“Look again at that dot.” — Carl Sagan and Perspective

Our Solar System in relationship to the Milky Way Galaxy.

“Look again at that dot. That’s here. That’s home. That’s us. On it everyone you love, everyone you know, everyone you ever heard of, every human being who ever was, lived out their lives. The aggregate of our joy and suffering, thousands of confident religions, ideologies, and economic doctrines, every hunter and forager, every hero and coward, every creator and destroyer of civilization, every king and peasant, every young couple in love, every mother and father, hopeful child, inventor and explorer, every teacher of morals, every corrupt politician, every “superstar,” every “supreme leader,” every saint and sinner in the history of our species lived there-on a mote of dust suspended in a sunbeam.

The Earth is a very small stage in a vast cosmic arena. Think of the endless cruelties visited by the inhabitants of one corner of this pixel on the scarcely distinguishable inhabitants of some other corner, how frequent their misunderstandings, how eager they are to kill one another, how fervent their hatreds. Think of the rivers of blood spilled by all those generals and emperors so that, in glory and triumph, they could become the momentary masters of a fraction of a dot.

Our posturings, our imagined self-importance, the delusion that we have some privileged position in the Universe, are challenged by this point of pale light. Our planet is a lonely speck in the great enveloping cosmic dark. In our obscurity, in all this vastness, there is no hint that help will come from elsewhere to save us from ourselves.

The Earth is the only world known so far to harbor life. There is nowhere else, at least in the near future, to which our species could migrate. Visit, yes. Settle, not yet. Like it or not, for the moment the Earth is where we make our stand.

It has been said that astronomy is a humbling and character-building experience. There is perhaps no better demonstration of the folly of human conceits than this distant image of our tiny world. To me, it underscores our responsibility to deal more kindly with one another, and to preserve and cherish the pale blue dot, the only home we’ve ever known.”
― Carl SaganPale Blue Dot: A Vision of the Human Future in Space

The video of this is below.

The Observable Universe

 “For small creatures such as we the vastness is bearable only through love.”
― Carl Sagan

Our little blue dot, the Earth.

To put things into a more tangible perspective, here is some information regarding our Solar System and the Universe.

The distance from the Earth to the Sun is approximately 93,000,000 miles.  The Milky Way Galaxy, or which our Solar System is only a very small part, would take 100,000 years to travel across it if we could travel at the speed of light.  Considering our galaxy is one of billions floating in the sea of the Universe, the immensity is beyond the scope of the mind to grasp.

If you want to read more, NASA provides more information here.

10 thoughts on ““Look again at that dot.” — Carl Sagan and Perspective

  1. I, an infinitely small blue dot, alive in Love in the Vastness of All, find the portal at core, an inversion that joyfully will lead me yet into the same Vastness, yet through It’s Heart, motioned by Love, witness to a Glory beyond word, mind and reflection. The blue dot eclipes with its Own and is stunned by Presence of Love beyond Vision or mortal thought.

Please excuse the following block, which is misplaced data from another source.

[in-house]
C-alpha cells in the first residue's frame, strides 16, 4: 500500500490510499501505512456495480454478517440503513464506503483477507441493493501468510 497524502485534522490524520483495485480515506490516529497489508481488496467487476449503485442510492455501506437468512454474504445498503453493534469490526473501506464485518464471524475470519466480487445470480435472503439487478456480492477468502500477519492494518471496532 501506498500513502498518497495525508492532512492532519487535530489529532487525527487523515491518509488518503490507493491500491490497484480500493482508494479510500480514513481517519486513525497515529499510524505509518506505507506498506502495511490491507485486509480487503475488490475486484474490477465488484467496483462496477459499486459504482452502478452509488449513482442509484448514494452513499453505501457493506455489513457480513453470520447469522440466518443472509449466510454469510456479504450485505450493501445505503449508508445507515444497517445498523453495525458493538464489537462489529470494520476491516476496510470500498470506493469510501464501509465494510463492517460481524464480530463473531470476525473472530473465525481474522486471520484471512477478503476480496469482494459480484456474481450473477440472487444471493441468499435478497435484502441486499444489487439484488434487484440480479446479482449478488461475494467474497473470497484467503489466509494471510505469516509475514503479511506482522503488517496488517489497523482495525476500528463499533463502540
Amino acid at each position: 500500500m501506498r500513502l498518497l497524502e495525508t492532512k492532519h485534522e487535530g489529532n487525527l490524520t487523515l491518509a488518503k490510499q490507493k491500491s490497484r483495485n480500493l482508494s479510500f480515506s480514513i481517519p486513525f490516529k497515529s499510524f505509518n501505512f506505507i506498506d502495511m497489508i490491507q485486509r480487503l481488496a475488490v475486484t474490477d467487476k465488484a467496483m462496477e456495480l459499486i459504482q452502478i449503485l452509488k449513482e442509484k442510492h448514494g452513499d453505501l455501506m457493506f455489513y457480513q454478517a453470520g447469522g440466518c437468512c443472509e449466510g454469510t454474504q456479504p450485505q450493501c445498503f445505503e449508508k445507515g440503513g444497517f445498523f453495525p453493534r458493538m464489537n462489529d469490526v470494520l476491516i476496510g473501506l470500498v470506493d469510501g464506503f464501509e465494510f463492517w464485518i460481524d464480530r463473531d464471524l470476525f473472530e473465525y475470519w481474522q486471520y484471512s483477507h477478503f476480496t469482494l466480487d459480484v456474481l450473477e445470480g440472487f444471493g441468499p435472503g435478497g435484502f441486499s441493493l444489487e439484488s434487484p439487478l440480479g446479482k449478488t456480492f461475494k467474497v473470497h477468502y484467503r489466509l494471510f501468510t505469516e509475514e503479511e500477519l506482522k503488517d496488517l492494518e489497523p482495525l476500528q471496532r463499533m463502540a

• Beautiful, Linda. I’m so glad you shared that here. You know, even though Sagan was an atheist he also believed spirituality could be found in science and I think he shows that here. But then, I think anything can have spiritual value. Thanks for posting that!

      • I think that it is wonderful when a post, yours, then inspires or draws forth a spontaneous response from another. That feels like truly uniting and building an intangible but significant spiritual globilization, not same, each unique- but all loving and in equal embrace…

      • I agree with you 100%. There have been many times reading something inspirational inspires me to post what it has illumined in me. I think the discovery of all these unique points of view just helps inspire others who may be seeking it. The thought that I can touch the heart of another with my words is something I could never put a value on, especially if they then carry it forward in their own unique way as you did. I LOVE THIS!!! lol

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  6. Great post. I believe Sagan’s Blue Dot comment was a veiled homage to Buddhism. I recently came across an eerily similar passage called “The Eye of Wisdom” from the Sutra of Forty-two Sections:

    “The Buddha said: ‘I consider the positions of kings and rulers as that of dust motes in a sunbeam. I see the treasures of gold and gems as broken tiles. I look upon the finest silken robes as tattered rags. I see the myriad worlds of the universe as small seeds and the great Indian ocean as drops of mud that soil one’s feet. I perceive the teachings of the world to be the illusions of magicians. I look upon the judgement of right and wrong as the serpentine dance of dragons, and the rise and fall of beliefs as the traces left by the four seasons.'”

    • Josh, that’s just beautiful. I’m so grateful you shared it along with your insight. It’s very interesting and thrilling to me to suddenly begin finding all these parallels so clearly between “thinkers from different schools”. We’re all walking side by side and sometimes rarely realize it. Thanks again and please do stop by again!

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